bind probes with peptide character. Furthermore, information
regarding substrate specicity of a given enzyme can be used to
design probes that display selectivity for distinct enzyme targets.
For instance, the leucine residue in DCG-04, situated next to the
epoxide electrophile, directs its selectivity towards the papain
family of cysteine proteases, all of which possess hydrophobic
P2 pockets. On the other hand, FP-biotin was designed as a
general serine hydrolase probe. Therefore, a simple alkyl spacer
was chosen to connect the uorophosphonate to the reporter
biotin-group. Consequently, this probe is not limited to a single
subclass, but exhibits reactivity towards a broad range of serine
Besides the above described approach using electrophilic war-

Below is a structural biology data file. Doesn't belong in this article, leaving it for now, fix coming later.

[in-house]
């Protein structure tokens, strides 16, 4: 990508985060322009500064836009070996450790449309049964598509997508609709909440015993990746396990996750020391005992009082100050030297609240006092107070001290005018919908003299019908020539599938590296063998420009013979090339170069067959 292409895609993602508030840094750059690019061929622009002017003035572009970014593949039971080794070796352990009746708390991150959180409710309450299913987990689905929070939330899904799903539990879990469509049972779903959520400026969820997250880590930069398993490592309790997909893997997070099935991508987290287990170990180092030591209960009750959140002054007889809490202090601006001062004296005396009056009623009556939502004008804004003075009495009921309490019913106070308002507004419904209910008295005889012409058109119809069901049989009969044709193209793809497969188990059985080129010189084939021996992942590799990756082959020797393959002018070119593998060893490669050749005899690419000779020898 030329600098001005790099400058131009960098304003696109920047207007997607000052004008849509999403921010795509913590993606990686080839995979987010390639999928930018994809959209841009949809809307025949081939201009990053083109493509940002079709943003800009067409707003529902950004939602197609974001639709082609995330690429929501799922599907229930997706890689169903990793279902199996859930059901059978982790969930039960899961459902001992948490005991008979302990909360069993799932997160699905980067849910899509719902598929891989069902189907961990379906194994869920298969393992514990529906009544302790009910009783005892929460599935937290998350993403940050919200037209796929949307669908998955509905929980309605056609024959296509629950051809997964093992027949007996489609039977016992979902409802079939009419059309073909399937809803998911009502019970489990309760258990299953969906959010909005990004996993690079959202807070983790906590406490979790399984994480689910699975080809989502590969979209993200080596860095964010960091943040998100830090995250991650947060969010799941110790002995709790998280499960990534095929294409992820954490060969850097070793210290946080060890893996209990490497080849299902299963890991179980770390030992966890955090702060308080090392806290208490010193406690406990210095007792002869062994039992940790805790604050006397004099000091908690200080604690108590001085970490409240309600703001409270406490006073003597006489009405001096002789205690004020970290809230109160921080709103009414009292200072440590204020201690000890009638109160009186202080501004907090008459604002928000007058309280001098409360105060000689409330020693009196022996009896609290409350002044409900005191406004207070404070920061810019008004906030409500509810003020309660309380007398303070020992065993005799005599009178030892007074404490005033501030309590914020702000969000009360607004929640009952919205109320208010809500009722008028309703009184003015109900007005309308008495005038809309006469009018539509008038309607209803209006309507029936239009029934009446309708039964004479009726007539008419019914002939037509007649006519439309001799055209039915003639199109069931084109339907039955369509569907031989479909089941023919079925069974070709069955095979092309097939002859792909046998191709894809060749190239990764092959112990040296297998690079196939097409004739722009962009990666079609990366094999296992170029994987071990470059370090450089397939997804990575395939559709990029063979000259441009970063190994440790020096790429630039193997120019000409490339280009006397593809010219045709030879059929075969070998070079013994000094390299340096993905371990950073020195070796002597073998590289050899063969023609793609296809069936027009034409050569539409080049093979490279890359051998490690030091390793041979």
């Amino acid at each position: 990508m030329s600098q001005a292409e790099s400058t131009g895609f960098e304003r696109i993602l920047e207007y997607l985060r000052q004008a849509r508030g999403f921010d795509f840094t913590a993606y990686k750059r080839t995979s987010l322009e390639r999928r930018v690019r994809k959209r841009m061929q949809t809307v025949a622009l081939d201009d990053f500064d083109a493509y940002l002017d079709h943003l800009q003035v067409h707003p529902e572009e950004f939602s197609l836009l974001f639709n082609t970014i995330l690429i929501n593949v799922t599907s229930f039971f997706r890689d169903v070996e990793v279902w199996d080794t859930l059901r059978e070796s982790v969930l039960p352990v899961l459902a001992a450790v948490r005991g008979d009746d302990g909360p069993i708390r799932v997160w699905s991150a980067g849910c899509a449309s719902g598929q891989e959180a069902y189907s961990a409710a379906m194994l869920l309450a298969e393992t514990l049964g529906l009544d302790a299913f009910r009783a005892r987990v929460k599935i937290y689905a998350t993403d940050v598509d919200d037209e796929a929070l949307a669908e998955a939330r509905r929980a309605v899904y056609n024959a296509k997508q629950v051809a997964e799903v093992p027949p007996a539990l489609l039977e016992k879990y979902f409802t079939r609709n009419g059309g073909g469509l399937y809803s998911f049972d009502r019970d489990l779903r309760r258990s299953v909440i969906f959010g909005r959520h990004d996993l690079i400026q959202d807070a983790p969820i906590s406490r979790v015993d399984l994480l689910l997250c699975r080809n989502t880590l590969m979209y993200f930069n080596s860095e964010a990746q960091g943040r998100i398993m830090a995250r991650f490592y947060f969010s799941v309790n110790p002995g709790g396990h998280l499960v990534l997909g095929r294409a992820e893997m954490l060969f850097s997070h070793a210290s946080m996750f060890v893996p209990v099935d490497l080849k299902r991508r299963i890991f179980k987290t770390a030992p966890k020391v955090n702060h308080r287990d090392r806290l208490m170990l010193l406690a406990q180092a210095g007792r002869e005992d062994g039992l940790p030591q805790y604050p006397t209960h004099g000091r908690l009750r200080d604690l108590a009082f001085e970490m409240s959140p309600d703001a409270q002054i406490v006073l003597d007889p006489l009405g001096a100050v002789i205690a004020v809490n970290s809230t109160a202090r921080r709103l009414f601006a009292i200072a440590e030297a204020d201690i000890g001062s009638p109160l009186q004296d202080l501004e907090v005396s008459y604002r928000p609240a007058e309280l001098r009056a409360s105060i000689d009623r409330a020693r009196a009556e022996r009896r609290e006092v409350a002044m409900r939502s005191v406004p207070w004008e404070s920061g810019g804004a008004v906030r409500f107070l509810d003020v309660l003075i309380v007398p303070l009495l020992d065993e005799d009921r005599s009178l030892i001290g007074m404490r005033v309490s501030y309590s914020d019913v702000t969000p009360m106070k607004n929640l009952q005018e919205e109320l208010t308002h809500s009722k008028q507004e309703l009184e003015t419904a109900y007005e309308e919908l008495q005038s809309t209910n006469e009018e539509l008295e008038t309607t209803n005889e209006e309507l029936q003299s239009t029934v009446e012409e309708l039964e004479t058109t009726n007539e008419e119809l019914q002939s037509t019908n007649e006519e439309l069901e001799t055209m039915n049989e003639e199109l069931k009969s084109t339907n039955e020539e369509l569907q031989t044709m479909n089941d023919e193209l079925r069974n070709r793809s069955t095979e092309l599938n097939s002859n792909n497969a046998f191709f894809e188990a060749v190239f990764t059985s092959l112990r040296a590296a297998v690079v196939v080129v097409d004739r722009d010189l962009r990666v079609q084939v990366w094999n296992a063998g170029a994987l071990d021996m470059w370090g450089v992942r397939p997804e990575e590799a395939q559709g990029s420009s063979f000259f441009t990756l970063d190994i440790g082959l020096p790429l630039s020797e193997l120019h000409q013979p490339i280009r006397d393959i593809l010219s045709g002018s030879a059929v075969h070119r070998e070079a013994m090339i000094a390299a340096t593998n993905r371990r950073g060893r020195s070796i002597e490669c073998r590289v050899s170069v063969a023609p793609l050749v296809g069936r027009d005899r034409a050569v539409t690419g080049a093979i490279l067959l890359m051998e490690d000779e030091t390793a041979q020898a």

heads, two other strategies have been developed for the design
of ABPs. Both of these methods rely on the generation of a high-
ly reactive electrophile in the active site leading to alkylation of
a nearby nucleophile on the target. The rst class of afnity-
based labeling probes contains photolabile groups that can be
converted into a highly reactive intermediate after irradiation
with UV light (15,16). This class of compounds has been used to
label metallo-proteases that do not use a side-chain nucleophile
to directly attack a protein substrate. The second class consists of
a masked electrophile that becomes activated upon cleavage by
the enzyme (1719). These reagents serve as bona de enzyme
substrates and only become converted into reactive probes after
turnover. While this method seems to have promise, it is not yet
clear if product release is too rapid, thereby leading to highly